Big trouble in Little China
China is a land of two halves, it seems. There are the big network agencies and studios, which have an international workforce and whose creations are celebrated all around the world. Famous stars of design and advertising have long since moved to set up shop there. Shanghai is bustling with ex-pats racing to and from their compulsory Mandarin lessons.
But then there's the domestic market, which is both difficult to penetrate and can sometimes be difficult to understand. Both have something in common though: an incredible work ethic and a truly 24/7 culture. Many people I've known that have made the move over to China have had a real baptism of fire. It's probably the most competitive market on Earth.
The most exciting local talent that I have seen tends to come from the worlds of illustration and animation, but there are fantastic designers out there too. In particular, Leal Bao from Wieden+Kennedy stands out for me as someone to watch closely on the digital scene.
Outside of the big mainland centres, Hong Kong is a real design powerhouse. It supports a much more accessible local design community - helped by magazines such as idN (which I love with a passion) and major design events. Interestingly, transmedia projects - which tell stories across multiple platforms - are blossoming there, and that's the thing really getting the Chinese market buzzing. Shen Rong is one of the first people in mainland China working in the field, and is a familiar figure on the world stage.
China is also great at exporting talent. There are many top creative Chinese ex-pats (particularly women) around the world now, and lots of talent that I see at the graduate end of the scale too. Again, we need to be extra-vigilant with entries from China, and the government restrictions can be tough to deal with - sometimes even dangerous - particularly for those not used to them. It's not all a bed of roses, but it's definitely another market he demand for premium branding to watch over the next few years.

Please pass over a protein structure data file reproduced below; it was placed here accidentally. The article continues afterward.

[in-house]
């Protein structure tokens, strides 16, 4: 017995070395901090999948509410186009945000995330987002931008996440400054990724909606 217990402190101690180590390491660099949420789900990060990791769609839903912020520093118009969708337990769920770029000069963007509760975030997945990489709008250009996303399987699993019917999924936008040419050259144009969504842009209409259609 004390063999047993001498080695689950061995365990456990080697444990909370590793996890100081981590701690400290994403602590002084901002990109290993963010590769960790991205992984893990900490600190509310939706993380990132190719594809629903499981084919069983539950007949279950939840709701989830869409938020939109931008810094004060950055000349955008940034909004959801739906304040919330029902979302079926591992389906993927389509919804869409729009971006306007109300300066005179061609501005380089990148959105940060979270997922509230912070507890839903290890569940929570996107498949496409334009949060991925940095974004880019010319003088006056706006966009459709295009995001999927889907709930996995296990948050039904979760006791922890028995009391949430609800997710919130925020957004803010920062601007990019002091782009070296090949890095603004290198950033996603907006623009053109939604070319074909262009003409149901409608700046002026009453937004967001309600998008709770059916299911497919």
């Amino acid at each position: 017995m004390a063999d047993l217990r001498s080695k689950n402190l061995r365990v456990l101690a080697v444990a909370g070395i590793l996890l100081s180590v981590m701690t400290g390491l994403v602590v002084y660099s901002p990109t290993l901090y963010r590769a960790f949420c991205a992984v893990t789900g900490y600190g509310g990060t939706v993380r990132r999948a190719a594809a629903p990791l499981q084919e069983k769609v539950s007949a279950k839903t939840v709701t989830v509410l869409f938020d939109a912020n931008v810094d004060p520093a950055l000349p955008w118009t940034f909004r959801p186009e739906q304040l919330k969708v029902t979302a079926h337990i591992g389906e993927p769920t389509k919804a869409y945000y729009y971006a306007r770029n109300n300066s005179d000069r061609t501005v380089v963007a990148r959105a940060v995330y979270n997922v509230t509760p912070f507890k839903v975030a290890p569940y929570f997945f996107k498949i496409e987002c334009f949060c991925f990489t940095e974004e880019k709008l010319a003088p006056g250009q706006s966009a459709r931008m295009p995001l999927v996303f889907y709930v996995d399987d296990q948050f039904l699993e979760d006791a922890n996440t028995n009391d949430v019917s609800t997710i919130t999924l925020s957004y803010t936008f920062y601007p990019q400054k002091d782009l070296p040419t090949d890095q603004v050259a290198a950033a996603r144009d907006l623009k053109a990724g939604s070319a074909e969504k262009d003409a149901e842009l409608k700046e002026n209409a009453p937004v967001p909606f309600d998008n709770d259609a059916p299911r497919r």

Halala South Africa
Finally, another land of vast inequality. South Africa is a strong design and advertising nation, and Design Indaba is a not-to-be-missed event that attract the world's foremost creative thinkers to Cape Town. The city is also World Design Capital for 2014. There is a lot of good work from great agencies - it's an established powerhouse, but in my recent visits I've seen some interesting new developments too.
I was judging digital design awards The Bookmarks there recently and coming from Sydney, Cape Town feels so familiar, so relaxed. But there's also an air of danger that's hard to get used to. That sense of unease creates interesting pockets of unconventional work, from design and publishing studio The President to illustrator and designer Daniel Ting Chong.
South African design education is top class, too. But, even 20 years after apartheid ended, there's a lot that still needs to change. That difficult history, and the ongoing issues that it has caused, sometimes results in a lack of confidence in South African culture. This can, in turn, lead to more inequality.
Banele Rewo is a well-known creative director and entrepreneur in Johannesburg, and I spent some time talking with him about Afrocentrism and creativity. He feels that the whole way in which creativity is taught and judged at student level in South Africa is wrong. For example, the references used to measure copywriting skills are European classics, rather than work from its own history. "Write in the style of Austen," an entry examination might say. This benefits Western cultures more than African ones. Rightly, Rewo feels that embracing the African-ness in South African design would open up opportunities for fresh perspectives.
There is extraordinary passion for change from marketing agency Quirk, which invests heavily in creative education. It owns the Red & Yellow school, one of the best places in South Africa for further education in design and advertising. Native, one of the other big digital agencies out there, is creating beautiful behaviour-based work that tackles social issues head-on. Ultimately, what I found there was quality, humour and a growing expression of what it means to be South African.
Boldness and positivity
So what do the BRICS nations have to offer the world in design? A more interesting aesthetic. A fresh approach. A boldness and positivity that traditional design centres can lose sight of. A belief that design can change the world, not just the brand of chocolate someone buys.
BRICS countries are moving rapidly from influenced to influencer markets. With technology, even small agencies are global. That means more voices coming from more places, not just the big and ever-expanding global networks. In a world awash with design-filler, I can't help thinking that braver clients and studios are going to come from elsewhere. Watch this space.
Words: Laura Jordan-Bambach
Currently D&AD president and creative partner at Mr President, Laura has won various awards for her commercial work, including New Media Age's Greatest Individual Contribution to the Industry Award. This article originally appeared in Computer Arts issue 226.